The Supreme Court’s new Rajbala judgement regarding Haryana’s Panchayat election candidates’ qualifications is as undemocratic and classist as it is terrifying. Threatening to the very nature of universal adult franchise–the cornerstone of democracy.
Haryana’s BJP-led Manohar Lal Khattar’s government, in a law introduced in Rajbala this year, sought to amend the Haryana Panchayati Raj Act, 1994. Calling for five new disqualifications for those who seek to contest panchayat elections, this new amendment was passed on September 7, 2015, and consequently challenged in court.
On Thursday, the Supreme Court (SC) upheld the constitutional validity of the law with Justice J Chelameswar and Justice AM Sapre on the bench. The amendment that they passed had the following disqualifications for panchayat elections candidates:
First, against whom charges are framed in criminal cases for offences punishable with imprisonment for not less than 10 years. Second, who fail to pay arrears, if any, owed by them to either a primary agricultural cooperative society or district central cooperative bank or district primary agricultural rural development bank. Third, who have arrears of electricity bills. Fourth, who do not possess the specified educational qualification (10th standard pass for men, 8th for women, and 5th for scheduled castes). And finally, not having a functional toilet at their place of residence.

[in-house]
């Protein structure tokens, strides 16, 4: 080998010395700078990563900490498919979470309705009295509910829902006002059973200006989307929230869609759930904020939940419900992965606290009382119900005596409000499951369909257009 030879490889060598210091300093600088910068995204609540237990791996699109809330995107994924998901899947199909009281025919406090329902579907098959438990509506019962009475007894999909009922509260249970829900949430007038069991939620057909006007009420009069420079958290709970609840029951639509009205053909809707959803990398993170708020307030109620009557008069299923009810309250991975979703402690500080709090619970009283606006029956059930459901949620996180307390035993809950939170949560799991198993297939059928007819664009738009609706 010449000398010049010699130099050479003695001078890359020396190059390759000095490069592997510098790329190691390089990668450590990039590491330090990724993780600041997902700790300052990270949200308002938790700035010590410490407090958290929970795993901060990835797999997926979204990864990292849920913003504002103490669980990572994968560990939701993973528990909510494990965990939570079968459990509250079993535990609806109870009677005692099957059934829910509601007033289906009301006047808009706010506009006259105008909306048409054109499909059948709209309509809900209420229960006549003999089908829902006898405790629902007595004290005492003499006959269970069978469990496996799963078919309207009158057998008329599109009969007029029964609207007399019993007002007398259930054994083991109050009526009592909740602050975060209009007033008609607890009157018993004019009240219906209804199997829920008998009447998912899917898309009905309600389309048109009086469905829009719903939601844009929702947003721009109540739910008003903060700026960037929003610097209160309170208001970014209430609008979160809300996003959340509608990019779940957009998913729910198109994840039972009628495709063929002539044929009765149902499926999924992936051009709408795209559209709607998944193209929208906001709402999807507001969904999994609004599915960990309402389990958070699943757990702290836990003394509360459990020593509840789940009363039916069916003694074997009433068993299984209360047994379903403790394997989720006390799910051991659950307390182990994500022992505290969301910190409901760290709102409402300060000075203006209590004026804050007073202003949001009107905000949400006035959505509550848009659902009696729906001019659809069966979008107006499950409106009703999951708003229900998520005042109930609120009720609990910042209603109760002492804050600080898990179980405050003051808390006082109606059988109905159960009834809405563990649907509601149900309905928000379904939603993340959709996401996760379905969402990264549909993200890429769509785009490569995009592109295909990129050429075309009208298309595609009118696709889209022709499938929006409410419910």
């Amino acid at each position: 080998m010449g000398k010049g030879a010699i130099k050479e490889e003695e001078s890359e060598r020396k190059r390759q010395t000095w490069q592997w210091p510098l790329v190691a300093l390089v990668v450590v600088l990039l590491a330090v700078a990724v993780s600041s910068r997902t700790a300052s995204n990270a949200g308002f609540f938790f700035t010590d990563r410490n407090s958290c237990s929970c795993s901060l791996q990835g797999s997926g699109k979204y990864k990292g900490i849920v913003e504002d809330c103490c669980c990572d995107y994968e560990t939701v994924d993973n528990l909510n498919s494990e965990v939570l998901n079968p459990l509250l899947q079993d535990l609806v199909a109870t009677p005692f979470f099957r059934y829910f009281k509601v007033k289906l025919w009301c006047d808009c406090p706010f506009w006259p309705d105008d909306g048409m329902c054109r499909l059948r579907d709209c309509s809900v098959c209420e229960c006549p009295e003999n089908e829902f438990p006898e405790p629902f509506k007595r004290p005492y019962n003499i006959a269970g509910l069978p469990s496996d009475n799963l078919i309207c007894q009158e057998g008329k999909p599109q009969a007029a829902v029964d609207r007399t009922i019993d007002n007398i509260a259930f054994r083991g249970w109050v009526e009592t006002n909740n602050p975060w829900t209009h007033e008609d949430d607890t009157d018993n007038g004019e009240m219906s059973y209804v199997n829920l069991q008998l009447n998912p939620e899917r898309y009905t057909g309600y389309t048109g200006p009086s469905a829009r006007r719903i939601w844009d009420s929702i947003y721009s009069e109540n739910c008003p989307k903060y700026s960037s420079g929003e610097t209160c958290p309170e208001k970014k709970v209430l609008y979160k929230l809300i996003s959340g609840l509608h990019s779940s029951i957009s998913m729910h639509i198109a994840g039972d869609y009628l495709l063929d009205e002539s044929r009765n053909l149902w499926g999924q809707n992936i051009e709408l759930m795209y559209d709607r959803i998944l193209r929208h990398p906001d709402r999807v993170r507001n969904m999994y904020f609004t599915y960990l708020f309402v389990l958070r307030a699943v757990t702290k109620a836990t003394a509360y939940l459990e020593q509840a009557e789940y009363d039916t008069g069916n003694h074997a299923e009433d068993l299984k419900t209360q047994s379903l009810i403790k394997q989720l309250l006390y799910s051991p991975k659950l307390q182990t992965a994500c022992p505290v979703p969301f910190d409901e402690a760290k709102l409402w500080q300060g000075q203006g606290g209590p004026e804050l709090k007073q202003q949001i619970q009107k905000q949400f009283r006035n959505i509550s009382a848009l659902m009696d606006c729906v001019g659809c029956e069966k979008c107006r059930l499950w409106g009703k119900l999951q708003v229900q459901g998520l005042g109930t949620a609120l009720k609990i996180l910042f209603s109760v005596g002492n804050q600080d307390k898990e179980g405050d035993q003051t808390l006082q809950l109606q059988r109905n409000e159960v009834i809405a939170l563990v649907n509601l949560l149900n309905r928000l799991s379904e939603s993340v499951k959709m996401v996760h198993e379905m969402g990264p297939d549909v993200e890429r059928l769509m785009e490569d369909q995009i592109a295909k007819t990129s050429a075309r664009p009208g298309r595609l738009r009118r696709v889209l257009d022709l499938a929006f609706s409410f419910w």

While several of amendments were justified by Chief Minister Khattar, such as the educational qualification one, ‘because if a sarpanch of a village is illiterate, how can he use the budget worth lakhs of rupees.’ The court even stated that education is required for distinguishing between right and wrong, and good and bad. It’s important to note that ‘education’, as per the Haryana government and Supreme Court, refers to formal school education. Looking at Haryana’s current sarpanches and panches, based on their current level of education and literacy, 70 percent of the panches and 50 percent of the sarpanches will be ineligible to re-contest the elections. It’s also important to note that these conditions apply purely to panchayat election candidates, and not MLAs or MPs.
As for the disqualification on the basis of ‘not having a functional toilet at their place of residence’, the government and SC fail to take into account that 29 percent of households in rural areas have no permanent residence, so a functional toilet is out of the question. While we can pull out statistic after statistic proving how many sections of society are disqualified on the basis of this ‘functional toilet’ stipulation, pointing to the severely lacking sanitation in several parts of the state, this provision is both statistically and ethically flawed. Ethically, because it puts the responsibility and onus of sanitation facilities on the citizen, whereas it is the state’s duty to provide for the same to sections of society below the poverty line–which it has failed to do effectively.
The SC’s judgement to uphold these amendments to the Haryana Panchayati Raj Act, 1994 comes as a blow to democracy, and constitutional rights of people across the state. It calls into question how casteist, classist and discriminatory the government today stands, wherein it legally disqualifies large sections of Haryana’s population from panchayat elections–sections that are already riddled with poverty and indebtedness, and which ensures that they cannot even take matters into their own hands by standing for elections, and thereby standing up for others like them.
As Venkatesh Nayak, senior activist of the Commonwealth Human Rights Initiative, summarised, “Thanks to this judgment, the very poor, unlettered, the indebted and the underprivileged are being ‘cleaned out’ of the political scene in Haryana.”
Words: Rhea Almeida